'We were helpless and hopeless,' Toronto man spends eleven weeks in hospital with COVID-19
Ramchand Ramdhine (seated, lower right) leaves Humber River Hospital in the company of much of his family after a prolonged fight with COVID-19. (Soma Ramdhine)
Published Thursday, July 23, 2020 2:58PM EDT
Last Updated Thursday, July 23, 2020 9:46PM EDT
The novel coronavirus took an active, working 63-year-old family man and "aged him 10 years," leaving him unable to work or do basic tasks for himself, prompting his family to warn Torontonians not to get complacent as more spaces reopen.
In April, Ramchand Ramdhine was working at a UPS depot in Vaughan, and was the picture of health for a man his age, his daughter Soma said.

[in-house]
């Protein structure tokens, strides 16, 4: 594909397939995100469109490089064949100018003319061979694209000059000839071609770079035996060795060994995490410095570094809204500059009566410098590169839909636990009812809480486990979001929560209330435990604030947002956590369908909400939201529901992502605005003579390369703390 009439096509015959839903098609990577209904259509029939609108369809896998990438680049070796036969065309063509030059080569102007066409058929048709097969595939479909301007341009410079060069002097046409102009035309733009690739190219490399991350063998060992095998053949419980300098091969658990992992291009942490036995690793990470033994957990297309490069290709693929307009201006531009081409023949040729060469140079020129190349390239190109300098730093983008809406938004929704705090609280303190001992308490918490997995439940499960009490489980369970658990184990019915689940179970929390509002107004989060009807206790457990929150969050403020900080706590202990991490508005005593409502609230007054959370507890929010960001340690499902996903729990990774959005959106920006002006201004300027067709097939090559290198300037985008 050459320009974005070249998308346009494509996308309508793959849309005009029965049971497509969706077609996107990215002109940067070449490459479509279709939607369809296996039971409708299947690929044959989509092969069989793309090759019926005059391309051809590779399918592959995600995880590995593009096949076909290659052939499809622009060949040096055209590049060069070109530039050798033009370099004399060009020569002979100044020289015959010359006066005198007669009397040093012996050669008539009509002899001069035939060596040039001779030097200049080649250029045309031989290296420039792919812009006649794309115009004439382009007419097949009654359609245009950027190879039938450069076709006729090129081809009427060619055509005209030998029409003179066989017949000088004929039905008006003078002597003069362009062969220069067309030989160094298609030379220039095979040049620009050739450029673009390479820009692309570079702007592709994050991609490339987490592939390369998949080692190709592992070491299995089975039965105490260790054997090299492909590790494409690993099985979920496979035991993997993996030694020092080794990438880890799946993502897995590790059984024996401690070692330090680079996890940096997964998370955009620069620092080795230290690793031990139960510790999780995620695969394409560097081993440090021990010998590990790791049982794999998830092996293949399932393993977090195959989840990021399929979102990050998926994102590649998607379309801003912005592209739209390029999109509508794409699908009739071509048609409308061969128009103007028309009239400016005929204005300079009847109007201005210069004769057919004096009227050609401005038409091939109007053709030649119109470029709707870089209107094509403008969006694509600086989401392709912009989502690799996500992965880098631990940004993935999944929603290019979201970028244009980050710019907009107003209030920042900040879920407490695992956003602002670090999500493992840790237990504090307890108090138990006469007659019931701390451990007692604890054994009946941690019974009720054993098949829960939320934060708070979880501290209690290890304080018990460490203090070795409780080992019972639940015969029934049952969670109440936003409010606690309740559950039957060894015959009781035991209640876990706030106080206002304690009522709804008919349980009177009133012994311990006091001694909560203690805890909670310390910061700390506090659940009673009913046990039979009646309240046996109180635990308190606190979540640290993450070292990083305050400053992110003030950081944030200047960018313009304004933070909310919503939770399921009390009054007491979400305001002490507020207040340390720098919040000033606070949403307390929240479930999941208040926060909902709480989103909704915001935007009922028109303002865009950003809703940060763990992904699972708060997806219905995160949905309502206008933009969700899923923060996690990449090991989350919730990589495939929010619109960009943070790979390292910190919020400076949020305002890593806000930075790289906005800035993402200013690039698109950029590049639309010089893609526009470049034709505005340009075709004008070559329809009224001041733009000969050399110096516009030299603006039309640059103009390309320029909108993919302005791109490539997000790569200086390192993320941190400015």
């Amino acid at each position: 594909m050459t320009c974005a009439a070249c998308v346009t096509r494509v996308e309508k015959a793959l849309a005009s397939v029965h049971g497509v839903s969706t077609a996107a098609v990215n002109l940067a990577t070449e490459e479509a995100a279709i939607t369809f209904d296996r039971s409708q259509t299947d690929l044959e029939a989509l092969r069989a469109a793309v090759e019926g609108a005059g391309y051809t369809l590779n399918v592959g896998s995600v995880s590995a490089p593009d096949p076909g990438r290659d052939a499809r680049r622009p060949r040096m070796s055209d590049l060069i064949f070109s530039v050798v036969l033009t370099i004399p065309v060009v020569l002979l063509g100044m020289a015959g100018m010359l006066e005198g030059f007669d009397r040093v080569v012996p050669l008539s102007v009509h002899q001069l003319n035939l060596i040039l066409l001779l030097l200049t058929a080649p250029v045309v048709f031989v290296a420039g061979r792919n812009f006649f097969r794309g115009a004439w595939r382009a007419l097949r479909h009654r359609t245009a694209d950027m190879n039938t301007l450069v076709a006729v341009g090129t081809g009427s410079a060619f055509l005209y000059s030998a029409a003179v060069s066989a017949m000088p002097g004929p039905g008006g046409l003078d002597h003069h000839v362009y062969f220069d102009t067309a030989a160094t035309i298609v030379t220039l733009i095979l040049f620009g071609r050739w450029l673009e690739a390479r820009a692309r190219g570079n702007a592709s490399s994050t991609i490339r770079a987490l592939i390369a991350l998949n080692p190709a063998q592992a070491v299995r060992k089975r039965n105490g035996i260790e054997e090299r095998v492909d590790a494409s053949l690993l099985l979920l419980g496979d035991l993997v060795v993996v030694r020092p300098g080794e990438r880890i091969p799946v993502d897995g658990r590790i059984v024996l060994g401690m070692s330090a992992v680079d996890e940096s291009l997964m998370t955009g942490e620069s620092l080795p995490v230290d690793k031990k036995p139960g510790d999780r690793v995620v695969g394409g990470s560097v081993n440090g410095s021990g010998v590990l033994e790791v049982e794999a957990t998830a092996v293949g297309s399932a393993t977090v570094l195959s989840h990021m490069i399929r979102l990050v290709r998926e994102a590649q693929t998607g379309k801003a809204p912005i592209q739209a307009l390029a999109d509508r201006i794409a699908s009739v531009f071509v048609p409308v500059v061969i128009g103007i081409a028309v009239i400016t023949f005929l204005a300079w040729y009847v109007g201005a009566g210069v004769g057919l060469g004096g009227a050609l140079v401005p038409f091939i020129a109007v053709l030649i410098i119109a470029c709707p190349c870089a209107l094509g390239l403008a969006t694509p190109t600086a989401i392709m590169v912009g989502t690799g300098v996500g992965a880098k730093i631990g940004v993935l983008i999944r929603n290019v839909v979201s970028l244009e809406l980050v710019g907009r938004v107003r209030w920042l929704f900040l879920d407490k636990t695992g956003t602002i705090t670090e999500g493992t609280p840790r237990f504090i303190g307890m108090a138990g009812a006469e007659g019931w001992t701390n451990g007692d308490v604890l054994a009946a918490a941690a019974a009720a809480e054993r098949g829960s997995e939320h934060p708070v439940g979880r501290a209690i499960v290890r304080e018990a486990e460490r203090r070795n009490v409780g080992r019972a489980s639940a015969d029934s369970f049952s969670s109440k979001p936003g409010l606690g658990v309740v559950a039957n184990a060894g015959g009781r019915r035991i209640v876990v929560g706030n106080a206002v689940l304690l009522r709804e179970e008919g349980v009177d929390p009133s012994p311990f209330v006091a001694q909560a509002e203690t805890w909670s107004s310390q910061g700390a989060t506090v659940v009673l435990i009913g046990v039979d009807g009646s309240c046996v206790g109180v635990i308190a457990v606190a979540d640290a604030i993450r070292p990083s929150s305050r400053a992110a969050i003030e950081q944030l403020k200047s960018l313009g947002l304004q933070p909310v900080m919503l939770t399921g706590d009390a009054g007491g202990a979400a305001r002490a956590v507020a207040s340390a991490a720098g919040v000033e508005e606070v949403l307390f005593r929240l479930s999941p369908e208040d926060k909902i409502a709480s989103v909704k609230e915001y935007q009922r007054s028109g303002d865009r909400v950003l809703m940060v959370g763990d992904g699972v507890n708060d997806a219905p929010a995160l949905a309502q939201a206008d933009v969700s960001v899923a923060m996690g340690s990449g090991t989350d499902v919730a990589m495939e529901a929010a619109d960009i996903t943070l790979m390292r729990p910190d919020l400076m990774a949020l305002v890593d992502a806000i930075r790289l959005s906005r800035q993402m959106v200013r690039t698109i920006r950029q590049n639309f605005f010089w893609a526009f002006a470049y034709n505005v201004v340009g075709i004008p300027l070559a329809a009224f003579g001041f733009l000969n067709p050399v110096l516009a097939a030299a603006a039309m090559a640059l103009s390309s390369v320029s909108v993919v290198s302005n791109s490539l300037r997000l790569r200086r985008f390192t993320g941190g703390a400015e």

He came home to his wife on April 28 suffering from what he thought was a cold.
"He didn’t have a fever, but he was feeling unwell, as if he was coming down with a cold," Soma said.
Two days later, he went to a COVID-19 drive-in testing centre but was turned away, with staff saying his symptoms were not similar enough to those commonly associated with COVID-19.
His daughter then took him to Humber River Hospital for a test, but they had run out of kits for the day.
So Soma took him again on May 1, bright and early in the morning before she went to work.
"By the time I got off work (that day) – he was in bed with chills and fever."
On Friday, May 1, he went to Humber River Hospital's emergency room and was discharged and given amoxicillin for what Soma was told was "COVID-developed pneumonia."
Over the next weekend, Soma said her dad struggled to do normal things like eating meals or showering.